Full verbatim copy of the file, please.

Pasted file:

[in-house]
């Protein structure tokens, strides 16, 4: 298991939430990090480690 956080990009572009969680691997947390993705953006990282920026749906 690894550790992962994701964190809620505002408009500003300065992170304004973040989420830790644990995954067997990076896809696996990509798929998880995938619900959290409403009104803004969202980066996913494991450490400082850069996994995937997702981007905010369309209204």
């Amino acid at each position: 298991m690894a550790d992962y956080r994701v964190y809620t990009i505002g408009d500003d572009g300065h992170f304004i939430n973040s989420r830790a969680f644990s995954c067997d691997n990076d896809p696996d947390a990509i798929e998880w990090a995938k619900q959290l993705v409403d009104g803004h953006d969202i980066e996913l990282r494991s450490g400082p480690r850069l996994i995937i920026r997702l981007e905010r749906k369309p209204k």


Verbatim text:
[in-house]
């Protein structure tokens, strides 16, 4: 298991939430990090480690 956080990009572009969680691997947390993705953006990282920026749906 690894550790992962994701964190809620505002408009500003300065992170304004973040989420830790644990995954067997990076896809696996990509798929998880995938619900959290409403009104803004969202980066996913494991450490400082850069996994995937997702981007905010369309209204």
């Amino acid at each position: 298991m690894a550790d992962y956080r994701v964190y809620t990009i505002g408009d500003d572009g300065h992170f304004i939430n973040s989420r830790a969680f644990s995954c067997d691997n990076d896809p696996d947390a990509i798929e998880w990090a995938k619900q959290l993705v409403d009104g803004h953006d969202i980066e996913l990282r494991s450490g400082p480690r850069l996994i995937i920026r997702l981007e905010r749906k369309p209204k």